Shopping Cart
Your Cart is Empty
There was an error with PayPalClick here to try again
CelebrateThank you for your business!You should be receiving an order confirmation from Paypal shortly.Exit Shopping Cart



~ History of the Cheviot Sheep ~

The Cheviot Sheep is a very old sheep breed that originates from the English Scottish border region, dating back to around 1372 when they were listed as, "a small but very hardy race over large tracts of the Cheviot Hills." They were not known as Cheviots at this stage, but "long hill sheep" due to the length of their bodies compared to other sheep. During these times Britain was a big wool producer so it is a reasonable assumption that the breed was kept for wool. For centuries, the breeding and improvement of these sheep was in the hands of Monks as the Church owned large tracts of land, and most breeding efforts were focused on wool. During the 15th Century, thousands of Merino sheep were imported from Europe, so it is entirely possible the sheep in the Hills also had some Merino added. In fact, the Cheviot Handbook 1961, also suggests an infusion of Merino. A later addition of Lincoln by Mr James Robson, of Belford, Scotland during the the mid 18th century produced a larger, meatier sheep with a heavier fleece. This new, "improved" version soon began to spread across the region.

At around the same time, Sir John Sinclair, was reviewing the merits of each breed with a view to improving native wool. He was very impressed with the long hill sheep and took five hundred of them back to his farm in Caithness, Scotland and so the North Country Cheviot or Scottish Cheviot was born. From then on, the original Cheviot Sheep from the Cheviot Hills were referred to as the South Country Cheviots or Hill Cheviots. A third type later developed when the two were infused, creating the Border Type and a fourth type the Brecknock Hill Cheviot was developed in Wales.

Cheviots were first brought to Australia in 1843, imported to Tasmania by the Van Diemen Co but it wasn't until 1938 the first Stud was established in South Australia by H.R.Walsh and Co. They became very popular by the late 50's to early 60's but by 1997 there were only 1311 Cheviot ewes registered in the ASBBS Flock Book. They are now on the Books of the Rare Breeds Trust of Australia.

The Cheviot is a dual purpose breed and is extremely hardy. The ancient survival skills that have held them in good stead for so long in the Border Hills are still apparent today..... clean faces ensuring good sight, pricked ears for good hearing, black feet to weather foot rot, to which they are said to be resistant and the ability to thrive in harsh, cold conditions.

~ Wool ~

The Cheviot fleece is often classified as a Downs fleece due to the characteristic three dimensional or helical crimp. It is the most Scottish of wools being the favoured wool for tartan cloth. It is strong and resilient, perfect for hats, socks and mittens. It has a long staple of around 100-150cm and a micron count in the high twenties to low thirties. Prized by hand spinners, the fleece can be hand or drum carded or each staple simply teased and spun from the staple. It takes dye strongly but does not have the sheen of some of the longwools. A beautiful fluffier yarn can be achieved with the long draw spinning technique.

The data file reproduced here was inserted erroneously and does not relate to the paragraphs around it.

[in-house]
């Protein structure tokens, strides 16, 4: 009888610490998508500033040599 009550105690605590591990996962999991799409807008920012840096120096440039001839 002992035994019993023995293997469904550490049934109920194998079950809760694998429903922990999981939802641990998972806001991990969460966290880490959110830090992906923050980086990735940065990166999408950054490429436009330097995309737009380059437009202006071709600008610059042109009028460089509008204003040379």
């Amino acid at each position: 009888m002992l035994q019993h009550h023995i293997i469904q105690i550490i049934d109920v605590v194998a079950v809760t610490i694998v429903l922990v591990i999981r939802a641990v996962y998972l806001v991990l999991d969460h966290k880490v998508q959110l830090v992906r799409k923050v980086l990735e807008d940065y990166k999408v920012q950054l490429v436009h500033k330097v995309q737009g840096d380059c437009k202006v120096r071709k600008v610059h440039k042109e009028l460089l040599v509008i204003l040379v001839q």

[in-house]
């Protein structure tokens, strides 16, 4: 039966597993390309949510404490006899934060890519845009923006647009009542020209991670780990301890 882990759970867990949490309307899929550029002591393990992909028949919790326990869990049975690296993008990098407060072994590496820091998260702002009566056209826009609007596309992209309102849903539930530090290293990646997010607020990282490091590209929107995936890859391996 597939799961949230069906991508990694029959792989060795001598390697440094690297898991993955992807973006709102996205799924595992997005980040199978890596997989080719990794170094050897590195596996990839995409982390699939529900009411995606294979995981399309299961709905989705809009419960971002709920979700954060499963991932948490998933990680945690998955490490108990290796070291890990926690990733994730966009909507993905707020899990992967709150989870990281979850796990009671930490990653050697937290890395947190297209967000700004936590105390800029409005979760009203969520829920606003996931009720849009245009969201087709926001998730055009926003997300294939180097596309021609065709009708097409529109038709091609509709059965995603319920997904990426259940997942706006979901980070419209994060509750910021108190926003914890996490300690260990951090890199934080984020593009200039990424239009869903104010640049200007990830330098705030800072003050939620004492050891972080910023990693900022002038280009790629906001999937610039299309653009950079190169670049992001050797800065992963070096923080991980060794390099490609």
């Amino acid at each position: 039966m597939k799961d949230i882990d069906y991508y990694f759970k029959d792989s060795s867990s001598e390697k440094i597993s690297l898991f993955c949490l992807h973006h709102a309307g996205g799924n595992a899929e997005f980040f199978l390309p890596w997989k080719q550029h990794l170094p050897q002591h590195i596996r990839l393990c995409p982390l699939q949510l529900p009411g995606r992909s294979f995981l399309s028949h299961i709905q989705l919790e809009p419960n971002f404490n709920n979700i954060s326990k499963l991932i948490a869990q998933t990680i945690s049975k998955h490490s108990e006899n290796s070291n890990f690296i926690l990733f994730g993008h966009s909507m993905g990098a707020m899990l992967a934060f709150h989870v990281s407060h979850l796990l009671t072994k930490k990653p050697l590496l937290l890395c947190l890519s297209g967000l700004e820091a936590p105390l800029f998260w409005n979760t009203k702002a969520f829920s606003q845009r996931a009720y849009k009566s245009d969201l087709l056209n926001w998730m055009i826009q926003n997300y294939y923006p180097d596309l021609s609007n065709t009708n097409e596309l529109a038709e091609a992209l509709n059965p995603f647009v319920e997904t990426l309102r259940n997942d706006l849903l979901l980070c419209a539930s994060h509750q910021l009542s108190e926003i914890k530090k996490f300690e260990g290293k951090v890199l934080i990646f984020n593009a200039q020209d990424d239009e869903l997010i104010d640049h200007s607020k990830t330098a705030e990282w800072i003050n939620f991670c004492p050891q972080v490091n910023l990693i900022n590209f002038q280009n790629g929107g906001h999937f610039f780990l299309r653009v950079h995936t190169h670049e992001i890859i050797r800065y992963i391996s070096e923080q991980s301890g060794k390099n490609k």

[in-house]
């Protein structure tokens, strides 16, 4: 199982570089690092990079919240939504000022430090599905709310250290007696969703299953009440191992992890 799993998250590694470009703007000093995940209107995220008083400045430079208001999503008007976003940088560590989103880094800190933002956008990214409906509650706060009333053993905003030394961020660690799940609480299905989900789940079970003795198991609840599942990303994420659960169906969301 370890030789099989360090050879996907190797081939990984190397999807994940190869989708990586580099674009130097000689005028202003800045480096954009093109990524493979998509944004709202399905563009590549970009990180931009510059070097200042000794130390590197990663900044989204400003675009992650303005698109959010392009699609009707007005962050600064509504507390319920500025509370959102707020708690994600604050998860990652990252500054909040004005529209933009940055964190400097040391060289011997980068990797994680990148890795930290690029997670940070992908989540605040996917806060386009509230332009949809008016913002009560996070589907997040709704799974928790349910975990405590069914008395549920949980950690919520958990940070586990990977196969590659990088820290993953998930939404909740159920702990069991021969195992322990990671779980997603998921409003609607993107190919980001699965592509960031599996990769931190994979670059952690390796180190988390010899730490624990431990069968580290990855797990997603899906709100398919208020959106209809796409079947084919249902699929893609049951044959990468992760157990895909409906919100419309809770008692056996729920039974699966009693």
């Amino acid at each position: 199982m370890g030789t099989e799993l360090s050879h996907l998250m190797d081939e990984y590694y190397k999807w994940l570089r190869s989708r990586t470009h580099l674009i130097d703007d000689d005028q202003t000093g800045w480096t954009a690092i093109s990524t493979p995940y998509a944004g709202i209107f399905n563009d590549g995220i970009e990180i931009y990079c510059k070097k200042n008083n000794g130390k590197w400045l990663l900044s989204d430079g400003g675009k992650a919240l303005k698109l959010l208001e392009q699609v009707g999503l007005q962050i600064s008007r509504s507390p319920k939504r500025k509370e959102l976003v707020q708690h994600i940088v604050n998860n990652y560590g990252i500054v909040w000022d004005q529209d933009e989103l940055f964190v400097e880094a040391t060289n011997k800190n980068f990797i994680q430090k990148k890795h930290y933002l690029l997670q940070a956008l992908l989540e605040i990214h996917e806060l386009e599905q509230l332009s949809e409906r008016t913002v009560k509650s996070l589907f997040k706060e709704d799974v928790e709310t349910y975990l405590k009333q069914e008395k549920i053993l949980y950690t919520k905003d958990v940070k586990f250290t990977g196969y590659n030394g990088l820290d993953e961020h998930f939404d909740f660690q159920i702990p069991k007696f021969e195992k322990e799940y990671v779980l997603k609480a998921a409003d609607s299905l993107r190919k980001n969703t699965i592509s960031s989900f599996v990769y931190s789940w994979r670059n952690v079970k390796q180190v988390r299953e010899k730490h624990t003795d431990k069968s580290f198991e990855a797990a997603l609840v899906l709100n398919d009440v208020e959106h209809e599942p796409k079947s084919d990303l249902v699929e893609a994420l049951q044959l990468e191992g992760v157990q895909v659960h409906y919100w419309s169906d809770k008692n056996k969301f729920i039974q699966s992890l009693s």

~ History of the Miniature Cheviot Sheep in Australia ~

The concept behind the Miniature or Classic Cheviot Sheep was not to create a new breed but to preserve the original "long Hill sheep" as it appeared all those years ago, before it was bred up in size to today's meat producing sheep. So it's early history is also that of the Cheviot Sheep, as no other breed has been added..

Miniature Cheviot Sheep were not imported to Australia but were developed as a breed by Eligio (pictured below) and Aline Bruzzese in 1998 on their farm on the Mornington Peninsula. Eligio was impressed by the Miniature Cheviots in the United States and he decided to start his breeding program from his already established Paramount Cheviot Sheep Stud.

El's selection process used the Cheviot Breed Standard published by the Australian Stud Sheep Breeders Association of Australia in the Australian Flock Register, which gives the Breed Standards but not the Size. For this El used the Standards developed by the American Miniature Cheviot Sheep Breeders Association. The mature Miniature Cheviot, at two years old should have a maximum height of 580mm (23ins) at the top of the shoulder after shearing. Mature ewes should weigh 20-40kg and mature rams 25-45kg. According to El, "the smaller, the better as long as animal health, quality and the breed standards do not suffer."

Eligio and Aline dispersed their stock in early 2015, when they moved to Darwin, but all of the Miniature Cheviot Sheep today can be attributed to El's Breeding Program. 

~ Attributes of the Miniature Cheviot Sheep ~


Excellent mothers, often producing twins

Small lambs, so ease of lambing

Dark feet, resistant to foot rot

Not prone to Fly Strike or Intestinal Parasites

Clean Face and Legs

Our Miniature Cheviot sheep are registered with the Australian Stud Sheep Breeders Association.

Little Bear Playing Chasey

Cheviot lamb, Little Bear having fun, playing Chasey with Babydolls, Ginny and Tucker.